- Created on Monday, 30 July 2012 07:01
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Two new printed guides to educational apps bring a much needed sense of relief to parents and teachers seeking guidance in selecting the right apps for enhancing the learning experience.
With the advent of flip teaching, best explained as the blend of traditional teaching and technological aids, comes the subsequent difficulty and responsibility of selecting the most relevant, appropriate and efficient means to add value to the teaching and learning experience.
The classroom as we know it is changing and evolving: just think of the inclusion of interactive whiteboards for classrooms, otherwise known as SMART Boards, iPads, as well as cell phones into some teaching environments. This integration of Information and Communication Technology (ICT) into the teaching and learning milieu is becoming more pervasive despite the deepening crisis in education many South African teachers and learners, as well as the Department of Basic Education are experiencing. However, the use of technology in education necessitates recourse to guide teachers through best use of the plenitude of available technology.
Kat Potgieter asked the Managing Director of Think Ahead Education Solutions, Michelle Lissoos, how she became aware of the need to compile The Primary Education App Guide, followed by The Secondary School Education App Guide. Think Ahead Education Solutions is the educational arm of the Core Group (South Africa’s distributor of Apple products).
Michelle explains that the inclusion of iPads in classrooms sparked an explosion of new educational opportunities. The benefits of using iPads as teaching and learning tools are manifold. These range from greater motivation, engagement and independence, to improvements in numeracy, literacy and conceptual understanding, and include special needs learning.
Also, if one were to consider that 20 000 of the more of less 500 000 available apps in the App Store are educational in nature, it becomes clear that the “need existed to take the South African curriculum and the wealth of available apps and to match the two resources”. Michelle says that the guides serve to open up resources for parent and teacher alike, and offers support for both parties. “With the specific selection of apps, the guides also strive to increase the relevance of the apps for a South African audience and a South African curriculum”, says Michelle.
All selected apps are chosen on the grounds of accuracy, quality and relevance, Michelle assures, adding that apps should be responsible in the sense that they are subject specific and appropriate. “Apps are meant to add value to the learning process, and are not meant to substitute [any part of it] says Michelle. They “are meant to engage and motivate”, and technology for technology’s sake is simply out of the question, according to Michelle.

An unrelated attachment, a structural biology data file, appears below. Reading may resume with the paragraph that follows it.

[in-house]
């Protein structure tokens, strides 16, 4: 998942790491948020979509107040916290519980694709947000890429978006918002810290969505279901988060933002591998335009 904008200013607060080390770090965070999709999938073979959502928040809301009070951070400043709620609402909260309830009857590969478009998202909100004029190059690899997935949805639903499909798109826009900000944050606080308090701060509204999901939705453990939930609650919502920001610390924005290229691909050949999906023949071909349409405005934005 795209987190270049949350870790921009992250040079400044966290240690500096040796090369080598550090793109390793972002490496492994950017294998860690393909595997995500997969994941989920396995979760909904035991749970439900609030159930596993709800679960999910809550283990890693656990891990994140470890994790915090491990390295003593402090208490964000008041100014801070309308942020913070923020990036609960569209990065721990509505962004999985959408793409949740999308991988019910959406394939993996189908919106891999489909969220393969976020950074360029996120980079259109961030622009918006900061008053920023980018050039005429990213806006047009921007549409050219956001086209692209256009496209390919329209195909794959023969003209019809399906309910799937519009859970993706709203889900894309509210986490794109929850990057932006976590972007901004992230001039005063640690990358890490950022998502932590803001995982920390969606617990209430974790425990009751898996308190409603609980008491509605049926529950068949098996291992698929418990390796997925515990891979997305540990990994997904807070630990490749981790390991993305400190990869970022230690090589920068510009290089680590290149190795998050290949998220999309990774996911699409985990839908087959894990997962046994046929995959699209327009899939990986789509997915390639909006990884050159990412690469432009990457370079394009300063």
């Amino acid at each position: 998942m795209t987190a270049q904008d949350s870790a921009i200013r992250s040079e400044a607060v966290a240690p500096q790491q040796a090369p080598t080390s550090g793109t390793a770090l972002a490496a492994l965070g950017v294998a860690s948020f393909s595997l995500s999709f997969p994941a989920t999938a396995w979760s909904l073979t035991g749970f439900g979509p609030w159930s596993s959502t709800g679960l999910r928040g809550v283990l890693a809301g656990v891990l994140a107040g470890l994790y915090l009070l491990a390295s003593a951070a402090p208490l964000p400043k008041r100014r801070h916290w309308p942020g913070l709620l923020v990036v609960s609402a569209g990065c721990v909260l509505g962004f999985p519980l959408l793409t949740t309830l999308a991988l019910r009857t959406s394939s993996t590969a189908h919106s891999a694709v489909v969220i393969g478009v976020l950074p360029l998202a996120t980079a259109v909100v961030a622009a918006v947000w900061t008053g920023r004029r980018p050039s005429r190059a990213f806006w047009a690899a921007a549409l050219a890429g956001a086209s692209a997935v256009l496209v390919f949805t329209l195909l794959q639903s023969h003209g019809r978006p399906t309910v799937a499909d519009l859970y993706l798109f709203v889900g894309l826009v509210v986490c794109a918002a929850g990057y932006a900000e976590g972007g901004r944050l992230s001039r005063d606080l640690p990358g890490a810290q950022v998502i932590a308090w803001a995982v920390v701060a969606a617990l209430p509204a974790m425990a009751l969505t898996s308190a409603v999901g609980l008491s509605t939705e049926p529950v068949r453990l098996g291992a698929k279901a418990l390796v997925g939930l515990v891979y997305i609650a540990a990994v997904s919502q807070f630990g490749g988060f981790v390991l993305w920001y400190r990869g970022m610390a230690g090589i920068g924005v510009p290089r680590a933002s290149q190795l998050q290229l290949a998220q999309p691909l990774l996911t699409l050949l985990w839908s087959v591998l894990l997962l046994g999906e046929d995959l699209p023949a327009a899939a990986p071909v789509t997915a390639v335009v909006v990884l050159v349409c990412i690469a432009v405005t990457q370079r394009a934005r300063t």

Keeping the disparity between the requirements for the National Senior Certificate and the Independent Examinations Board in mind, Michelle explains that the apps are based on delivery of learning outcomes that are indexed very clearly. Selected apps stem from the crossover between the learning outcomes of different curricula.
The guides are (ironically) in printed form, and are meant to help parents and teachers “to leapfrog into the digital age”. Even so, making these guides available in digital format is in the pipeline for Think Ahead. Even though most of the apps were sourced from the App Store, Michelle says that Think Ahead encourages the development of South African-written apps. An example of this is the ‘Design-an-app’ category of their Apple in Education Competition. In this category learners are encouraged to design apps with an educational focus.
For many, the inclusion of technology into the classroom represents major change to traditional methods of and approaches to teaching in South Africa. Even though such change might be resisted or questioned by some, Michelle believes that it should be embraced by all: “Right now, how we work and how we live, technology has to become a part in how we learn”. With regard to teachers’ attitude towards using technology in teaching, Michelle reassures; “teachers should not be mystified by technology and not be in awe of it”. Instead, she says, “teachers should see it as a tool” and “should see it as a means to empower them”.
Responding to whether she sees a future devoid of chalk and paper, Michelle says “the teacher’s role will always be important”. However, she is of the opinion that “the roles between teacher and learner, teacher and content, [as well as] teacher/learner and the spatial classroom, are [indeed] changing.” She points out that “the need for mobility, integration and flexibility is becoming expected and that “there should not be a distinction between the tool [aiding learning] and learning”.”
Michelle feels strongly about the adoption of technology as a means to enrich the teaching and learning environment. In fact, she says the question to ask should be that of ‘how’, not ‘if’ technology should be integrated into learning environments.By Kat Potgieter